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ERIC Number: ED504207
Record Type: Non-Journal
Publication Date: 2009-Jan
Pages: 204
Abstractor: ERIC
Reference Count: 18
State and Local Implementation of the No Child Left Behind Act. Volume VI--Targeting and Uses of Federal Education Funds
Chambers, Jay G.; Lam, Irene; Mahitivanichcha, Kanya; Esra, Phil; Shambaugh, Larisa; Stullich, Stephanie
US Department of Education
Achieving the goals of federal education legislation depends on how federal funds are distributed and used. Since the enactment of the Elementary and Secondary Education Act (ESEA) in 1965, various federal programs have been created to support educational improvement and target additional resources to meet the educational needs of children who are economically and educationally disadvantaged. This report presents findings on the targeting and uses of funds for six federal education programs, based on 2004-05 data from the National Longitudinal Study of No Child Left Behind (NLS-NCLB). The programs studied are: Title I, Part A; Reading First; Comprehensive School Reform (CSR); Title II, Part A; Title III, Part A; and Perkins Vocational Education State Grants. This report describes how well federal funds are targeted to high-need districts and schools, how districts have spent federal funds, and the comparability of the base of state and local resources to which federal funds are added. Reported findings include: (1) Federal education funds were more strongly targeted to the highest-poverty districts than were state and local funds but did not close the funding gap between high- and low-poverty districts; (2) The overall share of Title I funds going to the highest-poverty districts changed only marginally between 1997-98 and 2004-05; (3) At the school level, Title I funding per low-income student in the highest-poverty schools remained unchanged from 1997-98 to 2004-05, when adjusted for inflation, and these schools continued to receive smaller Title I allocations per low-income student than did the lowest-poverty schools; (4) Federal program funds were used mainly for instruction; (5) Among the six federal programs, Title I provided the most funds used for professional development; and (6) Overall, school personnel expenditures from Title I amounted to $408 per low-income student, a 9 percent increase over the base of state and local per-student expenditures on school personnel. The report concludes that, while federal funds have been an important source of support to the highest-poverty districts and schools, and the majority of funds from the six federal programs studied have been used for instruction, neither these programs nor all federal programs combined have provided sufficient funding to make up for the greater access to local revenues available in the lowest-poverty districts compared with the highest-poverty districts in the United States. Four appendices are included: (1) Description of NLS-NCLB Methodology; (2) Supplemental Exhibits; (3) Standard Error Tables; and (4) Distribution of Title I Schools in NLS and CCD datasets. (Contains 51 footnotes and 141 exhibits.)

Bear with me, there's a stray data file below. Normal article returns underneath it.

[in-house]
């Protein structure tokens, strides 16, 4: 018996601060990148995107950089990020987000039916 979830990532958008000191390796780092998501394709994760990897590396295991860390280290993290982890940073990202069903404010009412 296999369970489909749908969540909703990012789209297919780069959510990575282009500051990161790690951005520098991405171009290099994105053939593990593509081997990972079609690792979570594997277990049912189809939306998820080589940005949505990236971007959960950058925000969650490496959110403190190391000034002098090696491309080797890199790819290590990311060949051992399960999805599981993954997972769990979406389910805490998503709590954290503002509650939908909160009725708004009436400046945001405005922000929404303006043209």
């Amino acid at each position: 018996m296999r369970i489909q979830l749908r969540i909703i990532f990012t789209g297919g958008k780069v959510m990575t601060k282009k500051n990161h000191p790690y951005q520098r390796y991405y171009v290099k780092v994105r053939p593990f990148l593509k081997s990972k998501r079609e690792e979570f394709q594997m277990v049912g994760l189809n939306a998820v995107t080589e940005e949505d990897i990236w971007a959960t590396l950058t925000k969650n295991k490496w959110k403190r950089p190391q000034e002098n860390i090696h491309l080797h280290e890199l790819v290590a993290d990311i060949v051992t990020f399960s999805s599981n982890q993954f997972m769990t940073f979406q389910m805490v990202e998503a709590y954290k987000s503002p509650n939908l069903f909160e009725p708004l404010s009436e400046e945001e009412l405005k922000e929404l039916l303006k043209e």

US Department of Education. Available from: ED Pubs. P.O. Box 1398, Jessup, MD 20794-1398. Tel: 877-433-7827; Fax: 301-470-1244; Web site:
Publication Type: Reports - Descriptive
Education Level: Elementary Secondary Education
Audience: N/A
Language: English
Sponsor: N/A
Authoring Institution: Office of Planning, Evaluation and Policy Development (ED), Policy and Program Studies Service
Identifiers - Laws, Policies, & Programs: Elementary and Secondary Education Act; No Child Left Behind Act 2001